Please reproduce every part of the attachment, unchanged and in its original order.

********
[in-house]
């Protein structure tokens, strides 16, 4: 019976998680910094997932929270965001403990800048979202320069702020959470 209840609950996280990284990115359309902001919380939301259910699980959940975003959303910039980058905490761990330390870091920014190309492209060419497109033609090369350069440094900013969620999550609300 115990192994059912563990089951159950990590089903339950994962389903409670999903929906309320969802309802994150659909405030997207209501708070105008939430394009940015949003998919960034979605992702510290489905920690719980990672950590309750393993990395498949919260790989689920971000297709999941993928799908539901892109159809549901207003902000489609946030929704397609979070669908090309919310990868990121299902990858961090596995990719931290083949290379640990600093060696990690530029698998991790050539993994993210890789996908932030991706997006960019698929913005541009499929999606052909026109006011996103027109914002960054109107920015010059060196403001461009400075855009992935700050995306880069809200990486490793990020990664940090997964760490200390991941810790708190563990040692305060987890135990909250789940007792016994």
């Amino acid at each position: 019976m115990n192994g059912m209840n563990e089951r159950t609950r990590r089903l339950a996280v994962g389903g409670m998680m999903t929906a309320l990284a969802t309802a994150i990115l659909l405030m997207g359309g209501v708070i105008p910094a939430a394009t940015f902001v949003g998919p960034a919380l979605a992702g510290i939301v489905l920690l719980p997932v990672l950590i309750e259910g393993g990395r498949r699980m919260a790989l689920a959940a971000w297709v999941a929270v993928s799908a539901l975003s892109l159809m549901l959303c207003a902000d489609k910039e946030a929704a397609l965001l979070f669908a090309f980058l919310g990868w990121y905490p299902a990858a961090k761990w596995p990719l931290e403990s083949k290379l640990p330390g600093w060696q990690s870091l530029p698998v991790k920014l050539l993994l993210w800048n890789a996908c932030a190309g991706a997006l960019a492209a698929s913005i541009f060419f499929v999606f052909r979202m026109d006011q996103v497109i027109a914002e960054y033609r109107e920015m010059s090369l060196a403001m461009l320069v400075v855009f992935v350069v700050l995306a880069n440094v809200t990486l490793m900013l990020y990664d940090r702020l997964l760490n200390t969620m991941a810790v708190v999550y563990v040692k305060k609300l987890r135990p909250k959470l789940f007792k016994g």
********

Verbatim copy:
[in-house]
């Protein structure tokens, strides 16, 4: 019976998680910094997932929270965001403990800048979202320069702020959470 209840609950996280990284990115359309902001919380939301259910699980959940975003959303910039980058905490761990330390870091920014190309492209060419497109033609090369350069440094900013969620999550609300 115990192994059912563990089951159950990590089903339950994962389903409670999903929906309320969802309802994150659909405030997207209501708070105008939430394009940015949003998919960034979605992702510290489905920690719980990672950590309750393993990395498949919260790989689920971000297709999941993928799908539901892109159809549901207003902000489609946030929704397609979070669908090309919310990868990121299902990858961090596995990719931290083949290379640990600093060696990690530029698998991790050539993994993210890789996908932030991706997006960019698929913005541009499929999606052909026109006011996103027109914002960054109107920015010059060196403001461009400075855009992935700050995306880069809200990486490793990020990664940090997964760490200390991941810790708190563990040692305060987890135990909250789940007792016994």
């Amino acid at each position: 019976m115990n192994g059912m209840n563990e089951r159950t609950r990590r089903l339950a996280v994962g389903g409670m998680m999903t929906a309320l990284a969802t309802a994150i990115l659909l405030m997207g359309g209501v708070i105008p910094a939430a394009t940015f902001v949003g998919p960034a919380l979605a992702g510290i939301v489905l920690l719980p997932v990672l950590i309750e259910g393993g990395r498949r699980m919260a790989l689920a959940a971000w297709v999941a929270v993928s799908a539901l975003s892109l159809m549901l959303c207003a902000d489609k910039e946030a929704a397609l965001l979070f669908a090309f980058l919310g990868w990121y905490p299902a990858a961090k761990w596995p990719l931290e403990s083949k290379l640990p330390g600093w060696q990690s870091l530029p698998v991790k920014l050539l993994l993210w800048n890789a996908c932030a190309g991706a997006l960019a492209a698929s913005i541009f060419f499929v999606f052909r979202m026109d006011q996103v497109i027109a914002e960054y033609r109107e920015m010059s090369l060196a403001m461009l320069v400075v855009f992935v350069v700050l995306a880069n440094v809200t990486l490793m900013l990020y990664d940090r702020l997964l760490n200390t969620m991941a810790v708190v999550y563990v040692k305060k609300l987890r135990p909250k959470l789940f007792k016994g």